And so naturally she uses the rather large and sharp knife her older vegetarian sister keeps in the car for cutting up cucumbers as a makeshift murder weapon to dispose of the Heather Chandler-esque mean girl cheerleader who gives her shit (played by Tori Spelling aka “Donna” from Beverly Hills 90210) a crime of passion provoked in part by the high school’s principle who insists at a pep rally that secon best equals total failure and also most likely more than a touch of dissociative identity disorder which further manifests itself when the Homicidal Girl Next Door briefy takes over Mean Girl’s social standing after the murder while still remaining a Nice Girl and it’s like she’s a hybrid of Heather Duke and Heather McNamara but then finally the gnawing sense of guilt and a local priest’s sermon gets the better of her and she confesses and goes to trail with many upper-middle-class Santa Mira townies in attendance (the setting being a clever touch given that Santa Mira itself is an illusory town—the fictional setting for films ranging from the first Invasion of the Body Snatchers to the Sharknado franchise g*d help us) who come to the difficult realization that they themselves helped create this situation through their materialism and aspirationalism resulting in a mere second degree murder conviction and really I gotta say it’s the happiest ending that a cheerleader slayer could hope for especially one in a Lifetime movie.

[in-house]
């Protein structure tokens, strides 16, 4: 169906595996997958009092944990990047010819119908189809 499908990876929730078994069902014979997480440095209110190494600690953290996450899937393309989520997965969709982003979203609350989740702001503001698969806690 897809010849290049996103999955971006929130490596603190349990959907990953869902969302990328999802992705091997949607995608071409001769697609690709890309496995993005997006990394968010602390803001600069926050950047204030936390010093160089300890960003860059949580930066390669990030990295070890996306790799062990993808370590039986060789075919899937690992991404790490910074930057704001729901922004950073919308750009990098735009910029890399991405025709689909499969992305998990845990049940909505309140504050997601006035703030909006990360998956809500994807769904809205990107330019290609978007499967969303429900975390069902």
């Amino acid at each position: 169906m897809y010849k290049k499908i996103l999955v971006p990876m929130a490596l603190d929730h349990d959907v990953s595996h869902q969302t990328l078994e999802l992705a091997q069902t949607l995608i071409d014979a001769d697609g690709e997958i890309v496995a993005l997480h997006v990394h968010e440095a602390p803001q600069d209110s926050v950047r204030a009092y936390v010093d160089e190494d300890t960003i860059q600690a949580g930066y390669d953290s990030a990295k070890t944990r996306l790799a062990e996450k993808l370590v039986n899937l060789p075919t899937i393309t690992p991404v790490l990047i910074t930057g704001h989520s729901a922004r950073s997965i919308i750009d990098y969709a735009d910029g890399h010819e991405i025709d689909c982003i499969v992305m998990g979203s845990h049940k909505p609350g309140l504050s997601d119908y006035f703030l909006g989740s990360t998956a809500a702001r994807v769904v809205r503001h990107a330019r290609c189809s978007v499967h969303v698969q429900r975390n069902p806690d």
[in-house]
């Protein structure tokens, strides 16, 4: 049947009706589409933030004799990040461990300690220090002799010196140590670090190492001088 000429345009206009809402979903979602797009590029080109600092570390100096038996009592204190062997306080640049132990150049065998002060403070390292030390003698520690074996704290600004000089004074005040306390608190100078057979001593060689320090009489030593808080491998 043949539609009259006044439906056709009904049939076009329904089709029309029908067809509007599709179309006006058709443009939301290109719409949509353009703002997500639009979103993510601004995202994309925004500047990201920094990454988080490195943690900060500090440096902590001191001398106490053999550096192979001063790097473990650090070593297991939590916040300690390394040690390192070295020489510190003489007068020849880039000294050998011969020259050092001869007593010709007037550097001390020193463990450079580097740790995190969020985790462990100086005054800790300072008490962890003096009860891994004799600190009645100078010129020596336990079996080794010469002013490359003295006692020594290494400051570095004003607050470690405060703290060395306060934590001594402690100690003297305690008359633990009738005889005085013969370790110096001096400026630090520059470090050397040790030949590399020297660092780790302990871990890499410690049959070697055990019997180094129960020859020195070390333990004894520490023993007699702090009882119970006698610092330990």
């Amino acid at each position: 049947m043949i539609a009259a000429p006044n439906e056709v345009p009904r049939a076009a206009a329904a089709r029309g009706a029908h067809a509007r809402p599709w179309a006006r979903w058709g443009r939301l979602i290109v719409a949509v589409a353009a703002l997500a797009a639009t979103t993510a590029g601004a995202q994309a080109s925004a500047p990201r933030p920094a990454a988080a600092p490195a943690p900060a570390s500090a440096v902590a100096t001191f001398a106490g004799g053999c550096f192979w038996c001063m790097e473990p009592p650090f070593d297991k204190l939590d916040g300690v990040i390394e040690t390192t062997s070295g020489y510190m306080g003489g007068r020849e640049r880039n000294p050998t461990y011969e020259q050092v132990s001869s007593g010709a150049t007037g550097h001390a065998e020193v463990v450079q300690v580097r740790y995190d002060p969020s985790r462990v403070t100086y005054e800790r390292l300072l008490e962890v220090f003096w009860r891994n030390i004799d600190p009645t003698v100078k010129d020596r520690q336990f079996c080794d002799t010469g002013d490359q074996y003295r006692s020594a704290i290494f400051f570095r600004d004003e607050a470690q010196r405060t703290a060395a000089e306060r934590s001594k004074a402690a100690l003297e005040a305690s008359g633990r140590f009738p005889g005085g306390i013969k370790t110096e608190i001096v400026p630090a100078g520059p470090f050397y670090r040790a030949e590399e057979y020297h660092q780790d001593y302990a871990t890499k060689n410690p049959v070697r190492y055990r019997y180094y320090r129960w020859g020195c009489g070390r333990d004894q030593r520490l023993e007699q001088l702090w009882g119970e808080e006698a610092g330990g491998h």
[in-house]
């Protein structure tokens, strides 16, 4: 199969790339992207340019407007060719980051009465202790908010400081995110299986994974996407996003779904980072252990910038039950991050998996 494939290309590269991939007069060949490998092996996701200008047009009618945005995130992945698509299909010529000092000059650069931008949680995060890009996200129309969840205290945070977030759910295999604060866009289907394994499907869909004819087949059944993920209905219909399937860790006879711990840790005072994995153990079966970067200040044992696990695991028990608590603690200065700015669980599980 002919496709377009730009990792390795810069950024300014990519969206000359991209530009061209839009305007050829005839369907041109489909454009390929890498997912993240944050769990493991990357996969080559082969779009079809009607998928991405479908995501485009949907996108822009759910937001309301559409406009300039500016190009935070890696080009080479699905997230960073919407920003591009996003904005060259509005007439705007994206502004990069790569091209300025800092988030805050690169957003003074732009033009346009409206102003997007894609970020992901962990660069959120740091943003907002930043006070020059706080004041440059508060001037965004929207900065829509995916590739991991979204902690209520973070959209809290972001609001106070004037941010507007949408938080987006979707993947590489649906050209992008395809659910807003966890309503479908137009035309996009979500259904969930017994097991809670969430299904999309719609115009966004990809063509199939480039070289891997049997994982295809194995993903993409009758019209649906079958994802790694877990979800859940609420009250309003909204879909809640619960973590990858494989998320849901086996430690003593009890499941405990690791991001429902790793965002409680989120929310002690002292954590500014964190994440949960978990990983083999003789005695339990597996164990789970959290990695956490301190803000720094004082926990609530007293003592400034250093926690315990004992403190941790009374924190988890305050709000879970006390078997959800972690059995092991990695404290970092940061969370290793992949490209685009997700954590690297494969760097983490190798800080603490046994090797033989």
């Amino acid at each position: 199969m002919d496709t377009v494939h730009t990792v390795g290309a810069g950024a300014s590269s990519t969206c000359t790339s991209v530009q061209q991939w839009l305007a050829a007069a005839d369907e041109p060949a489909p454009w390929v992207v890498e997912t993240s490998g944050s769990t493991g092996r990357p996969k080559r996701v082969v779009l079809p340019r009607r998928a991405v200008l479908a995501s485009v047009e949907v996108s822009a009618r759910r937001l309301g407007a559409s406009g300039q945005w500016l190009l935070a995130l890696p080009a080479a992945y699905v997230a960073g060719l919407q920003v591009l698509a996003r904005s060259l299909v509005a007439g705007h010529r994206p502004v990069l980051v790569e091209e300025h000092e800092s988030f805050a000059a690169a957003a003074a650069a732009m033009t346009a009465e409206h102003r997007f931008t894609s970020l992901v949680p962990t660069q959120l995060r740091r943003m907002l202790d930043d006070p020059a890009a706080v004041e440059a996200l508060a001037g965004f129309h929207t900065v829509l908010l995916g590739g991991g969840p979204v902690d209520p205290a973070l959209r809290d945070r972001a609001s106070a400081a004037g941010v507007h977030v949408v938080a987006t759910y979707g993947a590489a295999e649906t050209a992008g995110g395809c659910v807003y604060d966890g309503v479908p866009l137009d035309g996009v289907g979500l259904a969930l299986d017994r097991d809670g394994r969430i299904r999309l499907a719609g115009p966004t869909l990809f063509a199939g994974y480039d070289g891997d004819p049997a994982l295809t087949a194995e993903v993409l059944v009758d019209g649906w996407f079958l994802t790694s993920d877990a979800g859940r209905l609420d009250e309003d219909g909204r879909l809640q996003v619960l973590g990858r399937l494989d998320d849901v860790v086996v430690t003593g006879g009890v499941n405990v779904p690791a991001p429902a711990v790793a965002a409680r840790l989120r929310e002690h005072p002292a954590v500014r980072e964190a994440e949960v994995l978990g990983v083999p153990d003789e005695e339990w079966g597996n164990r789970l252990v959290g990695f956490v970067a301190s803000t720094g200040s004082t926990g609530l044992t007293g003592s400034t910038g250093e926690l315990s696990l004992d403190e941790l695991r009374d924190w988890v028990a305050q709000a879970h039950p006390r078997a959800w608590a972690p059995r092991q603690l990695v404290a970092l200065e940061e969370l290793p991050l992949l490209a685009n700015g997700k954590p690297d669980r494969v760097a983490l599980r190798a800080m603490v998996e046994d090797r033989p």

Anyway, the movie is really more of a trenchant examination of late capitalism and social class in America and their mental health impacts than it needed to be for a pulpy TV movie, but maybe this unexpected resonance had something to do with making Death of a Cheerleader the most watched TV movie of 1994 because surely it wasn't that viewers wanting to see Donna from 90210 stabbed to death by a goody-goody character from another show because you just know Americans aren't sick that way as a nation. And perhaps it’s maybe no wonder either that Mia Berrin and her Pom Pom Squaders would also identify with the TV movie because in certain respects it's deeply queer and plus it addresses double consciousness which is an ontological state familiar to individuals and social formations where the individual or social formation in question is effectively denied membership in the ruling class's hegemonic social world, a world they must nonetheless interact with on a daily basis—thus necessitating the development of a kind of adaptive split personality in order to cope with the unreal reality of being forced to live between two worlds, between two distinct and segregated realities.